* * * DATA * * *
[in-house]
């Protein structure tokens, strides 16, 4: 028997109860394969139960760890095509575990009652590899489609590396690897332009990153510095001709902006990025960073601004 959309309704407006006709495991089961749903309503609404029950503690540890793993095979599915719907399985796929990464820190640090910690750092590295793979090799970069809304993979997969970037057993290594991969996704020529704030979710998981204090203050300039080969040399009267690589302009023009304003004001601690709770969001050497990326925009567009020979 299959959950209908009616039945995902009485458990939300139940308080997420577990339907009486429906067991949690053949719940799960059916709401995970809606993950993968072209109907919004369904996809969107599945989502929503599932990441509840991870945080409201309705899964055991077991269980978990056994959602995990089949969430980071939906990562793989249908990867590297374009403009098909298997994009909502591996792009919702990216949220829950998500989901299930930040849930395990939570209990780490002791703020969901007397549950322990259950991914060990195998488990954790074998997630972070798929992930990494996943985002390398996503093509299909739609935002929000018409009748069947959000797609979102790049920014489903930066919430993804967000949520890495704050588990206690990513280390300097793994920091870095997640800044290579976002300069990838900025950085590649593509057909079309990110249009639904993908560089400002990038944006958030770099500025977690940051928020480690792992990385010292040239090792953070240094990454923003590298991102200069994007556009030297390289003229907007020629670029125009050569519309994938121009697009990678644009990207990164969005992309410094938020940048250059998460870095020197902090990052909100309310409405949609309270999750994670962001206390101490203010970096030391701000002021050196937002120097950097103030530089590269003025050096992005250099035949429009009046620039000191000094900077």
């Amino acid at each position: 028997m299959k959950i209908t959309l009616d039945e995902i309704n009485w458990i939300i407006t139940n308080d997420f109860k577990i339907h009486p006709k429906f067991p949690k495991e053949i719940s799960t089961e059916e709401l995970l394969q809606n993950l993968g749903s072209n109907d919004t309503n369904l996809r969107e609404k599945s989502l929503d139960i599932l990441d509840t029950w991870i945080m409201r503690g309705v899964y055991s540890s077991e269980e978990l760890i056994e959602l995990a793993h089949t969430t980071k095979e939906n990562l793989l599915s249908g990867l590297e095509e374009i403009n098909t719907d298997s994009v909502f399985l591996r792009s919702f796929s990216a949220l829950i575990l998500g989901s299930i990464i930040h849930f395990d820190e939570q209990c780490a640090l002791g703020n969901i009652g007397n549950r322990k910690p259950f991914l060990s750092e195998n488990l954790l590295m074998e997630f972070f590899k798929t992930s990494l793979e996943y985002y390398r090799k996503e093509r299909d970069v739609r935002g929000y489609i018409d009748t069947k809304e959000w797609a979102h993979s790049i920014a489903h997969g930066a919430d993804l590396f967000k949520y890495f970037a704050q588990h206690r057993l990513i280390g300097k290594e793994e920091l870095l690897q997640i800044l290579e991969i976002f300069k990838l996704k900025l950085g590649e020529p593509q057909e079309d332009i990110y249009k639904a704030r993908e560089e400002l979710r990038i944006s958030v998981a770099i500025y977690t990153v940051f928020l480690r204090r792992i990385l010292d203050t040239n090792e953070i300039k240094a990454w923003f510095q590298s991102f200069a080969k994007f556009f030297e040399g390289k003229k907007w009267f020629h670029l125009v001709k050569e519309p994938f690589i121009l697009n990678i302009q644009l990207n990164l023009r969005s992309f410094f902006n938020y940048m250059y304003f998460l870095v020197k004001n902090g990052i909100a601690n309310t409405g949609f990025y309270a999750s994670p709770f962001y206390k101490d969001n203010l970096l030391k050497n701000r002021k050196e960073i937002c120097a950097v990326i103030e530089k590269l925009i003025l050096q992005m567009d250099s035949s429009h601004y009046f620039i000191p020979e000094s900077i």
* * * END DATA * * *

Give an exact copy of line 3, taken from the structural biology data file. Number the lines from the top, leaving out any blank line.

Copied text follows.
């Amino acid at each position: 028997m299959k959950i209908t959309l009616d039945e995902i309704n009485w458990i939300i407006t139940n308080d997420f109860k577990i339907h009486p006709k429906f067991p949690k495991e053949i719940s799960t089961e059916e709401l995970l394969q809606n993950l993968g749903s072209n109907d919004t309503n369904l996809r969107e609404k599945s989502l929503d139960i599932l990441d509840t029950w991870i945080m409201r503690g309705v899964y055991s540890s077991e269980e978990l760890i056994e959602l995990a793993h089949t969430t980071k095979e939906n990562l793989l599915s249908g990867l590297e095509e374009i403009n098909t719907d298997s994009v909502f399985l591996r792009s919702f796929s990216a949220l829950i575990l998500g989901s299930i990464i930040h849930f395990d820190e939570q209990c780490a640090l002791g703020n969901i009652g007397n549950r322990k910690p259950f991914l060990s750092e195998n488990l954790l590295m074998e997630f972070f590899k798929t992930s990494l793979e996943y985002y390398r090799k996503e093509r299909d970069v739609r935002g929000y489609i018409d009748t069947k809304e959000w797609a979102h993979s790049i920014a489903h997969g930066a919430d993804l590396f967000k949520y890495f970037a704050q588990h206690r057993l990513i280390g300097k290594e793994e920091l870095l690897q997640i800044l290579e991969i976002f300069k990838l996704k900025l950085g590649e020529p593509q057909e079309d332009i990110y249009k639904a704030r993908e560089e400002l979710r990038i944006s958030v998981a770099i500025y977690t990153v940051f928020l480690r204090r792992i990385l010292d203050t040239n090792e953070i300039k240094a990454w923003f510095q590298s991102f200069a080969k994007f556009f030297e040399g390289k003229k907007w009267f020629h670029l125009v001709k050569e519309p994938f690589i121009l697009n990678i302009q644009l990207n990164l023009r969005s992309f410094f902006n938020y940048m250059y304003f998460l870095v020197k004001n902090g990052i909100a601690n309310t409405g949609f990025y309270a999750s994670p709770f962001y206390k101490d969001n203010l970096l030391k050497n701000r002021k050196e960073i937002c120097a950097v990326i103030e530089k590269l925009i003025l050096q992005m567009d250099s035949s429009h601004y009046f620039i000191p020979e000094s900077i």